Article 1 of the State Constitution describes China as "a socialist state under the people's democratic dictatorship" meaning that the system is based on an alliance of the working classes--in communist terminology, the workers and peasants--and is led by the Communist Party, the vanguard of the working class. Elsewhere, the Constitution provides for a renewed and vital role for the groups that make up that basic alliance--the CPPCC, democratic parties, and mass organizations. The 1982 Constitution expunges almost all of the rhetoric associated with the Cultural Revolution incorporated in the 1978 version. In fact, the Constitution omits all references to the Cultural Revolution and restates Mao Zedong's contributions in accordance with a major historical reassessment produced in June 1981 at the Sixth Plenum of the Eleventh Central Committee, the "Resolution on Some Historical Issues of the Party since the Founding of the People's Republic."

There also is emphasis throughout the 1982 State Constitution on as a regulator of political behavior. Unlike the Constitution of the Soviet Union, the text of the Constitution itself does not explicitly mention the Communist Party of China and there is an explicit statement in Article 5 that states that the Constitution and law are supreme over all organizations and individuals.

Thus, the rights and obligations of citizens are set out in detail far exceeding that provided in the 1978 constitution. Probably because of the excesses that filled the years of the Cultural Revolution, the 1982 Constitution gives even greater attention to clarifying citizens' "fundamental rights and duties" than the 1954 constitution did, like the right to vote and to run for election begins at the age of eighteen except for those disenfranchised by law. The Constitution also guarantees the freedom of religious worship as well as the "freedom " and affirms that "religious bodies and religious affairs are not subject to any foreign domination."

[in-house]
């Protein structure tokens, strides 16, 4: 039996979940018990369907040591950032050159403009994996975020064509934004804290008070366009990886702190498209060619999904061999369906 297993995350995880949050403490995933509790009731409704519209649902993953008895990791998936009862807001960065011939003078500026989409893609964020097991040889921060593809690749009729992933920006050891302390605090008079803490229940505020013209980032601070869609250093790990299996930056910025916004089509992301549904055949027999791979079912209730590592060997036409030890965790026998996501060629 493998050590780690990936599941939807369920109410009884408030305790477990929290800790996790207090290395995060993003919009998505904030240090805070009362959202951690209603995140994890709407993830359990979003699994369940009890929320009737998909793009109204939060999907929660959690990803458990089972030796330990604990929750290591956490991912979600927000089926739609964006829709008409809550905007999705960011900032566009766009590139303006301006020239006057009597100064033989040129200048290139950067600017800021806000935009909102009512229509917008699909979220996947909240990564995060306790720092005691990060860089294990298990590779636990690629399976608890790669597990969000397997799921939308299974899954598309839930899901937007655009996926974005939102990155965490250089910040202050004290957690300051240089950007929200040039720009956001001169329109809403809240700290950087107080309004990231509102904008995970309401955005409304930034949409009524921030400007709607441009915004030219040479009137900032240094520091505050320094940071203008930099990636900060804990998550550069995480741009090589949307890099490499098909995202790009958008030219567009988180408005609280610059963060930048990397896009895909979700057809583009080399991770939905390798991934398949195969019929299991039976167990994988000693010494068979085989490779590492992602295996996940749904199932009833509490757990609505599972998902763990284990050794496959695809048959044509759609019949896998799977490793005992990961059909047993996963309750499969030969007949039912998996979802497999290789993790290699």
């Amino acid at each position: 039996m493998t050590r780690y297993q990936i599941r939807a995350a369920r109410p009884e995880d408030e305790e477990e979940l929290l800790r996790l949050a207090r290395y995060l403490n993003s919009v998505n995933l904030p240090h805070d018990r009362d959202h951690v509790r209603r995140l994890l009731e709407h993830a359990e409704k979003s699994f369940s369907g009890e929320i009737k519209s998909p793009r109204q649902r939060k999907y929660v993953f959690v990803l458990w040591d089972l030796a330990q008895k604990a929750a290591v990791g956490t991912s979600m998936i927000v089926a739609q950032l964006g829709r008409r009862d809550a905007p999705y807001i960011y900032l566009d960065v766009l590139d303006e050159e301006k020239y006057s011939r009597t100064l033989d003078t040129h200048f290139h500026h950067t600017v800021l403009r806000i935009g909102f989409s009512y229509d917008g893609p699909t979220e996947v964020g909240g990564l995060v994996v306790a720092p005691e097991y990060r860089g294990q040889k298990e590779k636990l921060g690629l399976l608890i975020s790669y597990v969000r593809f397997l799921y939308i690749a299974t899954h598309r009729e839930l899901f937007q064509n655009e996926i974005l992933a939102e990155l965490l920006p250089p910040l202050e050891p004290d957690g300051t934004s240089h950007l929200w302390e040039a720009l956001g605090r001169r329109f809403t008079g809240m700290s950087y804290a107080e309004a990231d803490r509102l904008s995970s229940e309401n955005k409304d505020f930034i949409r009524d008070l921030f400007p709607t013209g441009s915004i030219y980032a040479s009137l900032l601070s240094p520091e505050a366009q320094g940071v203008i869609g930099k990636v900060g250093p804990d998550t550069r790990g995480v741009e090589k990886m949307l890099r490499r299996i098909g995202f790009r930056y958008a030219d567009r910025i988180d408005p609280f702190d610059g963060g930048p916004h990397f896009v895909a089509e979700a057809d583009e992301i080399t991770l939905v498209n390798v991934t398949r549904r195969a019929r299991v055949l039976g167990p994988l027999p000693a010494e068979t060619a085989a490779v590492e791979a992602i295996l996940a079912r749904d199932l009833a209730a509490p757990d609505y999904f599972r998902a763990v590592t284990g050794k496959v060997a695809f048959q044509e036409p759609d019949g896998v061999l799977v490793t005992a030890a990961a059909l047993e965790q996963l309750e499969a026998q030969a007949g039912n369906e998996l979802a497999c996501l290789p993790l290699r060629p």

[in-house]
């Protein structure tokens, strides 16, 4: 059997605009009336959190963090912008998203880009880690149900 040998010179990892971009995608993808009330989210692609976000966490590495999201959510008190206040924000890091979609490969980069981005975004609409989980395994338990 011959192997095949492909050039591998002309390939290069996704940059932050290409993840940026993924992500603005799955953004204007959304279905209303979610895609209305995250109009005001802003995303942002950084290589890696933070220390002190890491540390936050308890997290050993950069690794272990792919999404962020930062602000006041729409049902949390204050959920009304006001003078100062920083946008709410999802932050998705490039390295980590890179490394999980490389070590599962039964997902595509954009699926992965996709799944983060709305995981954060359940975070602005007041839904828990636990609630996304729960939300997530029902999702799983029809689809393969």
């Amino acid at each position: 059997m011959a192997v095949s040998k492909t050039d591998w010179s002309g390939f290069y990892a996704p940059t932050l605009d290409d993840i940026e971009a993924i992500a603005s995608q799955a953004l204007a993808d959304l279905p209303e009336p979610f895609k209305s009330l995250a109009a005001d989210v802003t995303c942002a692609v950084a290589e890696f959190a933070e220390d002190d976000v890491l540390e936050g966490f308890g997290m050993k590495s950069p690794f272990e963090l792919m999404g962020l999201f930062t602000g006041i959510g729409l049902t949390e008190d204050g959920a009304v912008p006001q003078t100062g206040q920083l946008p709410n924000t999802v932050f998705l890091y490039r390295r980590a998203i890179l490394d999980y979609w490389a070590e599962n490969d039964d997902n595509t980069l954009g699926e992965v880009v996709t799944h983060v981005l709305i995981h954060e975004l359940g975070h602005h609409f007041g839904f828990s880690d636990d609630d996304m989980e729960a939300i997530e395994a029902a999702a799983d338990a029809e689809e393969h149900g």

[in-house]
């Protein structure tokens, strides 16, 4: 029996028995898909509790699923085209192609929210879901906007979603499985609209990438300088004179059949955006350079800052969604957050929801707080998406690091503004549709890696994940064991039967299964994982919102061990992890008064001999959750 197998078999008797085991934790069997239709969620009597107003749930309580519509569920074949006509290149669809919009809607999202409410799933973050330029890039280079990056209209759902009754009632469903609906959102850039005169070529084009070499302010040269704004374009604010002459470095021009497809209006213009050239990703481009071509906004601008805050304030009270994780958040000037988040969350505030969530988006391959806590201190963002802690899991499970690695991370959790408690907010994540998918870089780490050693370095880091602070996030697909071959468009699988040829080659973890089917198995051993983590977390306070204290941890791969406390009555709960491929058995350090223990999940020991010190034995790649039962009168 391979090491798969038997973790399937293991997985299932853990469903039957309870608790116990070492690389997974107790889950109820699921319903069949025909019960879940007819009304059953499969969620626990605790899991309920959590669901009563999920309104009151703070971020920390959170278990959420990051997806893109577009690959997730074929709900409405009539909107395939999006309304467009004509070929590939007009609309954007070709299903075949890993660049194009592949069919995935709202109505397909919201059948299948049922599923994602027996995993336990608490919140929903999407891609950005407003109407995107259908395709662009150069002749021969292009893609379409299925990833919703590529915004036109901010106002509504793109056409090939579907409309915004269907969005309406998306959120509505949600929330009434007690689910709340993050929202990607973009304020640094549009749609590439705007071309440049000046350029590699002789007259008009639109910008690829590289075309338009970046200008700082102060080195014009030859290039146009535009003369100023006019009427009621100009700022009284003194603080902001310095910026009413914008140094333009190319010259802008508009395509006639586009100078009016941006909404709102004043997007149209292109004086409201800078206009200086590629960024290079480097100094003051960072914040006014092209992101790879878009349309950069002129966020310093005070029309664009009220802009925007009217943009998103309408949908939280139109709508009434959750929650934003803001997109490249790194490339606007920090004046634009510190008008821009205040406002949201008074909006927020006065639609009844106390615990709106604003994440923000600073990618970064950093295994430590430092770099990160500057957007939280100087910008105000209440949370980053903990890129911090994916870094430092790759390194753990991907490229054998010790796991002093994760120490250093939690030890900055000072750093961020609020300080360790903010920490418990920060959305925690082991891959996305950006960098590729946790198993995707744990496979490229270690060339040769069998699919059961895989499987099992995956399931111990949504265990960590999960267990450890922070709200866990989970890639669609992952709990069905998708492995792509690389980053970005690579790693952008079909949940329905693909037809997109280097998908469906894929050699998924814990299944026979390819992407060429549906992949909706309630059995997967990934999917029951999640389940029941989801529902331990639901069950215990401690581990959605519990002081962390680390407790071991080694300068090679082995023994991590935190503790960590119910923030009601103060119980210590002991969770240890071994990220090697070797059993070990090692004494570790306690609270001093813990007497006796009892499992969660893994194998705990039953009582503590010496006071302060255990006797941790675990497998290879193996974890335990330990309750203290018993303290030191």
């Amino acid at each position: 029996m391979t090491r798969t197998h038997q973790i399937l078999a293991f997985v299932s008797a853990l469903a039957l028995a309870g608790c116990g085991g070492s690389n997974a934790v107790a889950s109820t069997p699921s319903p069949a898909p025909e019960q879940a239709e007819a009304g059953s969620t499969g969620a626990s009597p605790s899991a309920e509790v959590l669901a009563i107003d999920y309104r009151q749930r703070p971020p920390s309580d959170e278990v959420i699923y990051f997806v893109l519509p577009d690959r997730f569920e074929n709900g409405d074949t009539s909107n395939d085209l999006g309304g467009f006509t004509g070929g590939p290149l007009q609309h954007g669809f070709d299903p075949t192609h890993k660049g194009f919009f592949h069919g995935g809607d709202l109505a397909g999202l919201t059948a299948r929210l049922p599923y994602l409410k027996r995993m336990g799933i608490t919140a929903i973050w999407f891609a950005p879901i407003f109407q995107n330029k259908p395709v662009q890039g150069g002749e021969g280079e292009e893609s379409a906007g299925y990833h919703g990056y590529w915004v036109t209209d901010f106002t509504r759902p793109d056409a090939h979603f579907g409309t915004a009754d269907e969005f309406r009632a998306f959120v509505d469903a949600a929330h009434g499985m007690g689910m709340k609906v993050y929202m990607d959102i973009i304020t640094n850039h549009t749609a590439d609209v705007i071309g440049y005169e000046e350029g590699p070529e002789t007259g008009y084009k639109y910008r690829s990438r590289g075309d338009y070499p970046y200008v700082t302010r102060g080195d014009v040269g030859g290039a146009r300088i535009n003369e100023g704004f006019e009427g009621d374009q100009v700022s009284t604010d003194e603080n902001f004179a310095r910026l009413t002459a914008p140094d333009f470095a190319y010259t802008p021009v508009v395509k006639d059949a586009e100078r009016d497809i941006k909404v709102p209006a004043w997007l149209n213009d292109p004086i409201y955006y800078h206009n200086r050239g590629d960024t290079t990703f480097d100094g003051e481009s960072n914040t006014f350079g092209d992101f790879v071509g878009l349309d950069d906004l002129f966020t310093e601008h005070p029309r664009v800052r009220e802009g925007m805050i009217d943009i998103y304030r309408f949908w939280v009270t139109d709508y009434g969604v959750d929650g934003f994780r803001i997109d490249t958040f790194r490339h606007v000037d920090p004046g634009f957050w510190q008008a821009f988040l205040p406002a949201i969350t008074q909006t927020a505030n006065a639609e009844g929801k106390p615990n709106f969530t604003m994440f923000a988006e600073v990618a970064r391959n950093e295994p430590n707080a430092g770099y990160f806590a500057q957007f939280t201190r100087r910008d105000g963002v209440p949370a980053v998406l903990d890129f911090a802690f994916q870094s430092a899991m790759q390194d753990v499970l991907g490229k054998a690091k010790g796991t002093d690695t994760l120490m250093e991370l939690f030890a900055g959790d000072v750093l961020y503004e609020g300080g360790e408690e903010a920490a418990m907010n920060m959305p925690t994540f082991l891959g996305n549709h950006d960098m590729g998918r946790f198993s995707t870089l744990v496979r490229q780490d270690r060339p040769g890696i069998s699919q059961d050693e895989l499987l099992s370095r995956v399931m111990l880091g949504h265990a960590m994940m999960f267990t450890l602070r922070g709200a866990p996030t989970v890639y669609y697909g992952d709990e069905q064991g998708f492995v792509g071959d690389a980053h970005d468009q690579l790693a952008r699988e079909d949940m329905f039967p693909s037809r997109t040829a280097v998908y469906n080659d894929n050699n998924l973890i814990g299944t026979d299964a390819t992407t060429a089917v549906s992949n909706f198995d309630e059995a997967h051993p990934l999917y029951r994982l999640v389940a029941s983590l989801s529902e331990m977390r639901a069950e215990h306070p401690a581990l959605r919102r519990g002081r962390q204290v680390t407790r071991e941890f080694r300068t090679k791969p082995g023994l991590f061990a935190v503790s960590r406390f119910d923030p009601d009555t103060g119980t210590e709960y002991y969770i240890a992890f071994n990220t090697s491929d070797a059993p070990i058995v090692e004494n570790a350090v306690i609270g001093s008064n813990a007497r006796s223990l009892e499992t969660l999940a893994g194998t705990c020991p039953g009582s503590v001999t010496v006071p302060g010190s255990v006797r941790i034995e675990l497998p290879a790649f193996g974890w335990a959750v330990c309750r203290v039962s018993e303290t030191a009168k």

Article 35 of the 1982 State Constitution proclaims that "citizens of the People's Republic of China enjoy freedom of speech, of the , of , of association, of procession, and of demonstration." In the 1978 constitution, these rights were guaranteed, but so were the right to strike and the "four big rights," often called the "four bigs": to speak out freely, air views fully, hold great debates, and write big-character posters. In February 1980, following the Democracy Wall period, the four bigs were abolished in response to a party decision ratified by the National People's Congress. The right to strike was also dropped from the 1982 Constitution. The widespread expression of the four big rights during the student protests of late 1986 elicited the regime's strong censure because of their illegality. The official response cited Article 53 of the 1982 Constitution, which states that citizens must abide by the law and observe labor discipline and public order. Besides being illegal, practicing the four big rights offered the possibility of straying into criticism of the Communist Party of China, which was in fact what appeared in student wall posters. In a new era that strove for political stability and economic development, party leaders considered the four big rights politically destabilizing. Except for the ostentatious six democratic parties, Chinese citizens are prohibited from forming parties.

Among the political rights granted by the constitution, all Chinese citizens have rights to elect and be elected, as opposed to parallel clauses in the US constitution which forbids foreign-borns to be elected president among other limitations. However since direct election is confined to the village level, the electorial rights of the people are questioned by many critics. Other scholars argue that this is a form of Electoral College system. According to the later promulgated election law, rural residents have only 1/4 vote power of townsmen. As Chinese citizens are categorized into rural resident and town resident, and the constitution has no stipulation of freedom of transference, those rural residents are restricted by the Hukou and have less rights on politics, economy and education. This problem has largely been addressed with various and ongoing reforms of hukou in 2007.